Don't drop out! If you were a freshman or even sophomore I might tell you to go ahead and drop out before spending the money and time on something you don't want, but you've worked so hard all ready and you've got a short way to go. A year and a half is not very much even when you're unhappy, so don't throw your past away.

I dropped out after one semester of college. I was in the mountains, the weather was miserable and I was becoming very depressed, so I decided not to go back and live in a collective house instead. I lived with a lot of people in their mid-twenties who had gone to school and dropped out after a couple years, and were then stuck in dead-end jobs that made them unhappy. Four years later, most of them are in school again, starting over at 28. I went back to the same mountain town that year for culinary school, partly just so I wouldn't end up like them, even if it meant being miserable for a year or two.

There are no adventures waiting for you if you drop out that won't be there if you have a degree. But so many more things will be possible if you do. Take a semester off, get out of the UK, get time to get some psychiatric help, whatever you need, but do not drop out at this point. I WISH I had the strength and togetherness to get to where you've gotten. You still have it. Maybe you've never felt like you didn't have the option to just stay in bed. Trust me, when you let things fall apart they fall apart very quickly and you don't know where you'll find yourself. I fell apart one summer and ended up kicked out of school, homeless, jobless, and with less future than ever before. Remembering that time is often what forces me to Do The Work, even when I feel like sobbing on the bathroom floor all day.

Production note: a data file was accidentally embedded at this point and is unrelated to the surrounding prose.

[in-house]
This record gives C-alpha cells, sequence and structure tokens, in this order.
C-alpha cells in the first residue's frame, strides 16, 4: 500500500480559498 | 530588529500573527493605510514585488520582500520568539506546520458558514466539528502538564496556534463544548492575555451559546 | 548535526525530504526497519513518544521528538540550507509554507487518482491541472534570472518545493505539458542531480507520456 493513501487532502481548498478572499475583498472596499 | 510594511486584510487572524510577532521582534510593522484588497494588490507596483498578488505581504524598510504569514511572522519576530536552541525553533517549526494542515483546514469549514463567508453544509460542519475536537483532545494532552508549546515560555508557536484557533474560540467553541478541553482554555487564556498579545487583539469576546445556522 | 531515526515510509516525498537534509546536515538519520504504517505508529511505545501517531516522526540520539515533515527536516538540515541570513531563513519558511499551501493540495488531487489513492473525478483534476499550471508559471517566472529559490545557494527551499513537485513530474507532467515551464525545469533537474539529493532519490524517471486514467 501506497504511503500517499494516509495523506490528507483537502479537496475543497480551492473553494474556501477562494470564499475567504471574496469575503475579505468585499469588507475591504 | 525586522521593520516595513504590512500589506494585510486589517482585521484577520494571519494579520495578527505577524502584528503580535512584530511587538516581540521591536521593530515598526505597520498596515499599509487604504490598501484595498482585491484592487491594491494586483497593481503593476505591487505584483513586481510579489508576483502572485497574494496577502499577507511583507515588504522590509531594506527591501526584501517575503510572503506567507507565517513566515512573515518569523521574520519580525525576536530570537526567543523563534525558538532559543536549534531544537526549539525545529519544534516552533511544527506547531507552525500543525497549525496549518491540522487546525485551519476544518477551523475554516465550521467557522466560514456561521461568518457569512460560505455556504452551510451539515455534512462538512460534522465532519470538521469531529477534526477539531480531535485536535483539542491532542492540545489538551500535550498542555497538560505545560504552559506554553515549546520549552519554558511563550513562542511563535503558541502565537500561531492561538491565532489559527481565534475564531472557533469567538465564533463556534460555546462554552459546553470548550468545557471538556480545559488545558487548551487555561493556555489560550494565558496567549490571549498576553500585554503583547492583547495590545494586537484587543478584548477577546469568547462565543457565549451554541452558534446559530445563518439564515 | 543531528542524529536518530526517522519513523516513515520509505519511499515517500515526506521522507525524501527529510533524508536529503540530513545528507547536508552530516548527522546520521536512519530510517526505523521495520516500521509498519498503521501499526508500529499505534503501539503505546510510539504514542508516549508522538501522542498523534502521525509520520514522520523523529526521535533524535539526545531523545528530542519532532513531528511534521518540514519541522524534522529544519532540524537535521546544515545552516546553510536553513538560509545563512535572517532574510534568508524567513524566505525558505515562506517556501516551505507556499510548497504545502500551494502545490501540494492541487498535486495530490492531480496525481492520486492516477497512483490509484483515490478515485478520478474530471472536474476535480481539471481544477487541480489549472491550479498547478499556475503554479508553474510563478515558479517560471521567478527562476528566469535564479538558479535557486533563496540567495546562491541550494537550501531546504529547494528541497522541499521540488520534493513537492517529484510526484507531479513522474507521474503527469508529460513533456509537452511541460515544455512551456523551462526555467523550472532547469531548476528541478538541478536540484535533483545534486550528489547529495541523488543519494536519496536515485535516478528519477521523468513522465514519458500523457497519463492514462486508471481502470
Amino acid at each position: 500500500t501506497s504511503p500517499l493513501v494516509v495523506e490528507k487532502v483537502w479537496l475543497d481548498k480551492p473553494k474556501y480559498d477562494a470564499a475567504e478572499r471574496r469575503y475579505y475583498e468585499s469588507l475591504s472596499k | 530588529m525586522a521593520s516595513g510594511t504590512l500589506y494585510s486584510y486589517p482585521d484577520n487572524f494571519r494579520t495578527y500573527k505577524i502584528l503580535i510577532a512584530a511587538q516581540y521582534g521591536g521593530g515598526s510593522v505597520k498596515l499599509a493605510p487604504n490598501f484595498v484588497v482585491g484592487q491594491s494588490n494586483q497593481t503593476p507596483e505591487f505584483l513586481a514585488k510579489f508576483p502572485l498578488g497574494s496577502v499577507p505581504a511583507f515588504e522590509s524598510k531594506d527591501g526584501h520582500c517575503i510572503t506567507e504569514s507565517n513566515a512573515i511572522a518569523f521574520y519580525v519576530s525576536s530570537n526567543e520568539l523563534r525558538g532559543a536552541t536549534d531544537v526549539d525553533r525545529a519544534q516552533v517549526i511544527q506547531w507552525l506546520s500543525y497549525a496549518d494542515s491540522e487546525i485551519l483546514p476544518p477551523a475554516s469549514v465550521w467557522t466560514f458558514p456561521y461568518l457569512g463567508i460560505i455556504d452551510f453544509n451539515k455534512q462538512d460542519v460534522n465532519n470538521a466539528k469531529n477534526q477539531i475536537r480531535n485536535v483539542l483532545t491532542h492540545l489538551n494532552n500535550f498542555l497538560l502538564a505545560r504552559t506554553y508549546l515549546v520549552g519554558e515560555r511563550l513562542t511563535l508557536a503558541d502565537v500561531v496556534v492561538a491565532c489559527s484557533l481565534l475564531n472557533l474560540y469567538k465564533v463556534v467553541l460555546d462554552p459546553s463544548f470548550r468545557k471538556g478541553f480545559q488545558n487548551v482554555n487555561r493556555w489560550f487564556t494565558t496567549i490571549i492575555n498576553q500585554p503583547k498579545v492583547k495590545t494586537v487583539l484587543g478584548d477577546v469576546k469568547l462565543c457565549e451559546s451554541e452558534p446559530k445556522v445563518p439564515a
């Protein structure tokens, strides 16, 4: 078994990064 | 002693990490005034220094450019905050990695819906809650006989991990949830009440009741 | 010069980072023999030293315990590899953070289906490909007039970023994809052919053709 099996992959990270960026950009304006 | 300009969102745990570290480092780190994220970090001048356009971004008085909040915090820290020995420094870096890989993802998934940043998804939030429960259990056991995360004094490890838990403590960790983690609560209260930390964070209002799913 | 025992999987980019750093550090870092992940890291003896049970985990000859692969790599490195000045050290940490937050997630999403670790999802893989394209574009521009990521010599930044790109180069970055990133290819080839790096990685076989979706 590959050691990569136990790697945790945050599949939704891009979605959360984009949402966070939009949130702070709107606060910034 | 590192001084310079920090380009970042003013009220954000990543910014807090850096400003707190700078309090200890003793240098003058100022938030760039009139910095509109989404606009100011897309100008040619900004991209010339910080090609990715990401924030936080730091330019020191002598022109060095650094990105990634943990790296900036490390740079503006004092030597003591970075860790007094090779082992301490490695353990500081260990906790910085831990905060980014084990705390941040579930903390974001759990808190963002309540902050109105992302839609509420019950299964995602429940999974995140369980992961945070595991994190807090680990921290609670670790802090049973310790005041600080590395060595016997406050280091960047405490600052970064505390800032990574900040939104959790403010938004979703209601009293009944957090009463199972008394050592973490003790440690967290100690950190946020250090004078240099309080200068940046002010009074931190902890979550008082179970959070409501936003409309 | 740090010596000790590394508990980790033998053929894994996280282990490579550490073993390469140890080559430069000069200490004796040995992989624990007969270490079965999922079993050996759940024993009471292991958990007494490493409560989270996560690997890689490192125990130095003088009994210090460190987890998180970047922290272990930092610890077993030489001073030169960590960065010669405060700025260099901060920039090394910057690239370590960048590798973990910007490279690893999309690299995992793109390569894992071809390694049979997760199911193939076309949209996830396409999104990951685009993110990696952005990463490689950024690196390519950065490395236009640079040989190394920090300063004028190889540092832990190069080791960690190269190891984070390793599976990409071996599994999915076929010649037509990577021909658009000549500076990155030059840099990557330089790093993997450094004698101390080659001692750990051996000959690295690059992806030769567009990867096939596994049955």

The most important question is: Why do anything? Well, when you don't have the motivation within yourself to do anything, you need to know the consequences of not doing anything and realize how much worse they are than a few hours' work. Tell yourself you will be happier soon, maybe not now, but someday. Every single person has a dark time to work through. The only thing that helps is believing better times are ahead. Your better times might require medication (I'm on it, it works), a different environment, more human connection, anything. But believe that they will come, and much, much easier if you don't drop out.

starsdied (#241,316)

I'm thinking letter writer #1 should probably get on some new antidepressants that don't make them feel like a braindead zombie.

amandaf (#241,490)

I really loved this interchange. Great advice, familiar problem. Have something to contribute re: compressed bread. Seriously, you guys, if you're at all willing to admit that depression and quasi-depression is at least partly physiological and therefore treatable by meds, you have to think about diet as a contributing factor. Part of my maturation has been realizing that sometimes I'm depressed simply because I haven't been eating right.

There's a book called Potatoes Not Prozac that gives some helpful advice about what to eat (and when) to stay in a reasonably good mood. Basically, eating (or drinking) a lot of sugar or simple carbs will put you into a spike and dip pattern, whereas eating protein at regular intervals (breakfast, lunch, dinner, which is SUCH a drag for we sensitive artiste types, what am I, Ozzy and Harriet?) will keep you on a flatter mood wavelength. The counter-intuitive title comes from the recommendation, which I swear will change your life, that if you have to eat sugars and carbs, at least for heaven's sake eat complex rather than simple carbs, i.e., a baked potato, not jelly beans or beer or processed white bread. Eating mostly protein and veggies all day at regular mealtimes and then a baked potato before bed will make you feel like an angel is salivating on your forehead when you wake up in the morning.

In short, girlfriend, eat a steak, or, better, some turkey, and feel the mood elevate. If you're vegetarian, try some soy or some beans, or stretch a point and eat some fish (they have faces, but expressionless faces). All best wishes, and rock on, Polly.